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Good times on tour with Leo Sayer and friends

LEGENDS: Russell Morris, Leo Sayer, Marcia Hines, Brian Cadd and John Paul Young Perform at Newcastle’s Civic Theatre on June 7. Leo Sayer is turning 70 in May, not that you’d know it. He has a lust for life and a youthful exuberance that puts many a teenager to shame.
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Leo SayerLove Is InThe Air, Brian and I were the only ones to make real appearances in the American charts.Whenever we get together we play blues and rock ‘n roll because he is just an ace keyboard player and I love singing with him.”

Marcia Hines? “I would always bump into her at gigs, often charity gigs. She is remarkably friendly, one of those easygoing people that you instantly feel comfortable with,” Sayer explains.

“You climb into the second question, as it were, when you’re with her. There are no formalities. We get along like a house on fire. And I love singing with her because she has a lot of personality in her voice. There are a lot of singers that sing well, but Marcia has always got a smile in her voice. Her personality shines through the way she phrases and sings words and I like that.”

Sayer laughs when Russell Morris is mentioned.

“Russ and I go way back. He was around when I was first doing Countdown with Molly.Russis an incredible practical joker –he’s the guy who comes up behind you and pushes the back of your leg and you kind of collapse, you know?

“He grabs you by the back of the throat without even warning you. He’s just terrible like that. But he is a lot of fun to work with. And the other thing is, you see, we both share the bass player Mitch Cairns. We know all the same people and have worked with all the same musicians and we are just mates. Old campaigners, you know?”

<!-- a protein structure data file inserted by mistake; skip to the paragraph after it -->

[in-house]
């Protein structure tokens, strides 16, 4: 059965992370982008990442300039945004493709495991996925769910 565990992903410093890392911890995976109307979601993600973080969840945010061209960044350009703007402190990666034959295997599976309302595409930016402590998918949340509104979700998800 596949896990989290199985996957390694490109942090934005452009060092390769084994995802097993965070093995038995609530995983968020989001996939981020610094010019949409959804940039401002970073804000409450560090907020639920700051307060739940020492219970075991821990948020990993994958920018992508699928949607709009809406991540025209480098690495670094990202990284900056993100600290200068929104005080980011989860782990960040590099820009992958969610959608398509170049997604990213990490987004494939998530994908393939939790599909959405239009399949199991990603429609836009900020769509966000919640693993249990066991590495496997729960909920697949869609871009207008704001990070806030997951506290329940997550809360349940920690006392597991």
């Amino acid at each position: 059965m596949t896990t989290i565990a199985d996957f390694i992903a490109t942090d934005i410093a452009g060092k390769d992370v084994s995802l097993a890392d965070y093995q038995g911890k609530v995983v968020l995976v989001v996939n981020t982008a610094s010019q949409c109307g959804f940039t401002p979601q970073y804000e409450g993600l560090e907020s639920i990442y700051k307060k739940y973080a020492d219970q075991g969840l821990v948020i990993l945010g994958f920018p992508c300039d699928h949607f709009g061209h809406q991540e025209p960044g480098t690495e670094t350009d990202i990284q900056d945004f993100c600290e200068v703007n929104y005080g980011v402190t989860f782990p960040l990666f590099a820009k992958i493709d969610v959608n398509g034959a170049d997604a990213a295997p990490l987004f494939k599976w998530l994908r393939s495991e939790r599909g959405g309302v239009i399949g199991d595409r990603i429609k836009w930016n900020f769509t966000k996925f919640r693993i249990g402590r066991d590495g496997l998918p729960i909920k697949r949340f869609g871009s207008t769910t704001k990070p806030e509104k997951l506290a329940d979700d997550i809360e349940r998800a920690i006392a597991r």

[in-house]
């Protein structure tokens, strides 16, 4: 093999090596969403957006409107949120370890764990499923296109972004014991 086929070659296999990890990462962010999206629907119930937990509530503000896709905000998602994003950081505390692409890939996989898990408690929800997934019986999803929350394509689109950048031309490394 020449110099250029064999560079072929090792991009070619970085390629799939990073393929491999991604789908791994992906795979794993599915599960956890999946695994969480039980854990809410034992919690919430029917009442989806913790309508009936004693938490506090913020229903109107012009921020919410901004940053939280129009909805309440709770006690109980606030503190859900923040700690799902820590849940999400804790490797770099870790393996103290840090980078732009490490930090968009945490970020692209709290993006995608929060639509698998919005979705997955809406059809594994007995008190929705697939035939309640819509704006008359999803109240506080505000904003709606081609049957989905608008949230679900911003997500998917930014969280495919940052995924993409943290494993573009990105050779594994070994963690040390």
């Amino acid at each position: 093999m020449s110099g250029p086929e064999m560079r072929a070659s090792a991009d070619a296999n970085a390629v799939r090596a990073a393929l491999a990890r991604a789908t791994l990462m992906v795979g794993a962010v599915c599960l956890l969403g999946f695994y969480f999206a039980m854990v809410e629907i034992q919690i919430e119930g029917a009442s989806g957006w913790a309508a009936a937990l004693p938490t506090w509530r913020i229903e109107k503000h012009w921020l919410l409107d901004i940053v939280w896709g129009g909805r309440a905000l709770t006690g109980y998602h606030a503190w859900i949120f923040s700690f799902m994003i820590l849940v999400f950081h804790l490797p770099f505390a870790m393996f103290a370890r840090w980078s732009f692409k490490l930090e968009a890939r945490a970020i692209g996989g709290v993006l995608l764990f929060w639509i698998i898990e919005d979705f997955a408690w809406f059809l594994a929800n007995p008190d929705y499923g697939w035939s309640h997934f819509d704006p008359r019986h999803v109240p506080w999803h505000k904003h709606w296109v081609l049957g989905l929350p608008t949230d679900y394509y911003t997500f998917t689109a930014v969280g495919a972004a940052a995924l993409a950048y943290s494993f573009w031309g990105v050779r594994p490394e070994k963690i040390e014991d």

And last but not least, John Paul Young.

“Ah, JP –Mr Mischief. John is lovely and honestly I don’t know if he would agree with this but you could put us together and you’d think we were brothers,” Sayer says.

“It’s not only the height. We seem to think the same things and do the same thingsat the same moment. He’s a lovely affable guy but he’s not got much time for bullshit. You’ve got to be straight to the point with JP. If there’s a discussion going on among all the artists it will be me and JP that turn around and say ‘No, f ––– off, this is not going to work. This is how it’s going to be’.

“We were doing a medley of Good Timesone time and he spotted that I was singing it too high at the start, the ‘Mary Mary’ bit,” Sayer muses, singing it to me. “Anyway he comes quietly up and goes ‘Leo, you know on the original it started a lot lower than that.’I said ‘I can’t do it mate’ and he said ‘Well stay where you are then’ and walked away. There’s no BS with John andthat’s what I really, really like. He’s the least show-business of all the guys you’ll ever meet. Just a regular bloke, totally trustworthy.

“It’s a very evenly matched troupe, this one.”

As for Sayer, who gave us the timeless You Make Me Feel Like Dancing, he has been busy writing his autobiography. He has two storage sheds where he keeps 50-plus years of newspaper clippingsand memorabilia, and one has a chair and a lamp.

This is serious business.

“I am 33,000 words in. They say the dodgy part is the 20,000-word mark and you have to climb over that and then you’re all right. I’m about halfway through 1975 at the moment,” he says.

“My Mum and Dad kept every itinerary and postcard that I sent them so that’s been useful. They really describe how it was and what I was feeling, so they are an accurate map of my life at the time. I did so much, you see, that Ican’t keep up with myself.

“We were prolific back then, oftendoing two or three shows a night.”

This book has the potential to rival Tolstoy’s War and Peace in volume.

“Friggin’ hell, you could say that. One point, though –so many autobiographies are sob stories but not mine. I’m the happiest person in the world,” he says.

“Sure, I’ve had some really bloodyawful f –––ing situations but I’ve gotten over all of them.I think I have survived pretty well intact.

“I’mvery happy and still wanting to do my job and still enjoying it and thejob is still successful, so I can’t say that I’ve got anything to complain about.”

The APIA Good Times Tour stops at Newcastle’s Civic Theatre on June 7. Tickets are on sale through Ticketek or at the venue’s box office.

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